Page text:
Path to Penetration Tester
My path to penetration tester is definitely not a straight line. Looking back, it’s circular. In a way, I’m doing what I was curious about twenty years ago near the beginning of my adult life. I often hear how pen testing is among the most “sexy” or “elite” jobs in infosec. It definitely has it’s ups and downs. Nothing beats the rush of popping shells or owning a Windows domain. At the same time, it has its challenges like finicky clients and long, endless hours of failure between those wins.
Into my later years of high school (late 90’s), administration and I came to an agreement. We all could make each other’s lives more difficult… or less. I made the latter choice. My curiosity about how computer systems and machines worked, and how people interacted with them, was strong. I was frustrated why many people felt there was so little you could do with these beige boxes, so constricted and worked to understand why or what forces were at play. I had a solid moral compass, yet my rebellious attitude kept me in a gray area. Here, I learned that some rules can be bent and some can be broken.
Tip: Attacking systems that aren’t yours or where you don’t have permission is illegal. People who don’t understand your passions are highly detrimental to your freedom. Find an outlet where you can practice like your own lab, capture the flag events, or bug bounties.
College opened my eyes to what the “real” internet was. It was not the cleansed and curated online services like AOL or Prodigy had. 10+ megabits per second was really fast compared to dial-up! I spent less time causing trouble and more time failing calculus. Twice. I also learned to be tolerant to others’ opinions, something that sometimes lacks in forums and discussions around the internet. I still appreciate the academic atmosphere and consider myself a lifelong learner.
Tip: Information security constantly changes. It isn’t a field where you can train, learn it all, then do the work until you retire. It is constantly evolving, and you’ll need to bring your curiosity to this every day.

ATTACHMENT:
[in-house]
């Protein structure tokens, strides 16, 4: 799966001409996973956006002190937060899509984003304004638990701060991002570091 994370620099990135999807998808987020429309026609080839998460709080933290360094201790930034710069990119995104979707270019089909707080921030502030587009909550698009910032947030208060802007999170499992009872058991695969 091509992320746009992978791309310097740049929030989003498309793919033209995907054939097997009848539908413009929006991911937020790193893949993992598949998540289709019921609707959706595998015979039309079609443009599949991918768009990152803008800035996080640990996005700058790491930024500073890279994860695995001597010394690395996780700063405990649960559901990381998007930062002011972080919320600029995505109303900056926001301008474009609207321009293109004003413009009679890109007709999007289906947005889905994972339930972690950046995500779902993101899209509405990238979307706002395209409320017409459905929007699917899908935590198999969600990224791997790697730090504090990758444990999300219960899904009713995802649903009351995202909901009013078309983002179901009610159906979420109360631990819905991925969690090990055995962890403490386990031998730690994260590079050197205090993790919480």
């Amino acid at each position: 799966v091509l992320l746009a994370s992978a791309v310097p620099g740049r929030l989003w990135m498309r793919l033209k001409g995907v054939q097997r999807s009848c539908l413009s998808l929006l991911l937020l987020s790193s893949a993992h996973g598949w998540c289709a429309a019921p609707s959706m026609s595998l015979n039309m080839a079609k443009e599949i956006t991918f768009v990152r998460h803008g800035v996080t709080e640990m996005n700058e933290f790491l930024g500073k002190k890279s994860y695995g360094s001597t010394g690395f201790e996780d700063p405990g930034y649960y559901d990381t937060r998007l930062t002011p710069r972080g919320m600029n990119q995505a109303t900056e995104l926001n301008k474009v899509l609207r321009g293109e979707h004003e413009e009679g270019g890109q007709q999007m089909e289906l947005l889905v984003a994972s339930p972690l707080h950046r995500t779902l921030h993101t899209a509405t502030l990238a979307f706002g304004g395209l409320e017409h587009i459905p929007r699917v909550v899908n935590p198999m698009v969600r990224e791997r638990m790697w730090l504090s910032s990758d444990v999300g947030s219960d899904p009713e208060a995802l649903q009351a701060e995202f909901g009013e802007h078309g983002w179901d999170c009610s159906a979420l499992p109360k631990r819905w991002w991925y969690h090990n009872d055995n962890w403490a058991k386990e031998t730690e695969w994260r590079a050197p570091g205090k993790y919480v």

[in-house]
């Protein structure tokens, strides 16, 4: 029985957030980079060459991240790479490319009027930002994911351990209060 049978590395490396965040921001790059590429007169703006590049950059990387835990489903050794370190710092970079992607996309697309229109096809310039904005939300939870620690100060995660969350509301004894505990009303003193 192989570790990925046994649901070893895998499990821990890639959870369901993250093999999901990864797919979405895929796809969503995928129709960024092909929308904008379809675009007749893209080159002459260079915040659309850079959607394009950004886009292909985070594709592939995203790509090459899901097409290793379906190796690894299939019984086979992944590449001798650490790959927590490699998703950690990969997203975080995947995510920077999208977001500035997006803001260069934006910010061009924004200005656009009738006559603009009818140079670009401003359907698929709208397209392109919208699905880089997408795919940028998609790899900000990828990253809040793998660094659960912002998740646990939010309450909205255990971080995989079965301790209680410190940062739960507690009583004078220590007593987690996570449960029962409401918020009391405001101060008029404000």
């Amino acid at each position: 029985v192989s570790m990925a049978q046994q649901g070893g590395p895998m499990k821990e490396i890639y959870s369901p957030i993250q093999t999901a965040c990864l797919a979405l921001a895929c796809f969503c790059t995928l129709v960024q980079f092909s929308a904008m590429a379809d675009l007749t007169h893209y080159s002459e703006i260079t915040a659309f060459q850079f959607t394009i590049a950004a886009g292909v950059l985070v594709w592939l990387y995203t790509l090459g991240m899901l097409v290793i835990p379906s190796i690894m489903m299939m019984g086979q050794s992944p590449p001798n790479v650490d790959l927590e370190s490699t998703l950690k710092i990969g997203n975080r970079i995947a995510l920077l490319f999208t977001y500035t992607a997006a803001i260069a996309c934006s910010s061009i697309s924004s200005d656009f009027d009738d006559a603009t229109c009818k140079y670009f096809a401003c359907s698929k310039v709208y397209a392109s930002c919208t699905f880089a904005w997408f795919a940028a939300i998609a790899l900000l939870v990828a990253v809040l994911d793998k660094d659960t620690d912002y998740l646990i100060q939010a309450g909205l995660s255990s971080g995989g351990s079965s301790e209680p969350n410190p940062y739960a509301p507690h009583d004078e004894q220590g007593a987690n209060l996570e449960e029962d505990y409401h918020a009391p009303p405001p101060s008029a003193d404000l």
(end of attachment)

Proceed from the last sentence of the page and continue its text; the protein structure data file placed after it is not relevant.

For the next few years, starting from the early 2000’s, I worked and played with technology in one way or another. The path wasn’t all computer-centered nor security related until years later. I dabbled with some computer work, but I didn’t like the “IT helpdesk” or “IT technician” culture. I really had no idea what I wanted to do with my life, but I did like working for Verizon. The culture was professional, inviting, and I met a lot of really great people along the way. I stumbled upon this certification called Certified Ethical Hacker and thought “hmm, that sounds interesting, I’m busy right now but I should look into that sometime.”
I regret not having much exposure to software development, though something else made up for this in a big way. In 2004, I landed a job as a cell technician with Verizon. It was here that I learned really solid troubleshooting skills, managing time unsupervised, prioritizing tasks, how lousy software makes your head hurt, how software gets better over time, how to automate many things, and how different systems work together (and sometimes against each other). There were many adventures of chasing hurricanes, driving in the middle of the night, in the middle of nowhere to get a cell site back up and running. It was a rush to watch equipment come back to life and their green lights light up.
Tip: There is NOTHING you can’t solve. I spent many long days and nights, facing seemingly insurmountable challenges, with that sinking feeling of utter hopelessness “how will I ever fix this” staring at equipment with red lights (not a good sign). After a few years of this I realized something monumental: there is nothing we individually and especially with the support from a great team, can’t solve. Given enough time, thought, sweat, or support. Nothing. To put it another way, the slogan “try harder” is absolutely true.
I began finding a niche for myself. During one meeting with my manager, I asked “where do you see the industry going in three to five years?” He answered: more data, high speeds, and more power in our pocket. This implied people would use data on their phones more than voice or text. Imagine that? I ran with it and starting thinking about what supports this growth: the networks. At the time, we were in the “3G” era with data speeds of around 1-3 megabits per second on a wireless network. It wasn’t bad, and I was hearing about this new “4G” technology that was supposed to be coming out in the next few years. 50Mbps or more? Unbelievable!
Tip: Keep asking visionaries, mentors, and respected people in your life “where do you see this in 3 to 5 years?” This helps anticipate “waves” so you can position yourslef before they arrive. I think the 3-5 year outlook coincides well with normal business cycles. 1 to 2 years may not be enough time for you to prepare. Beyond 5 years, and the outlook is too distant to predict.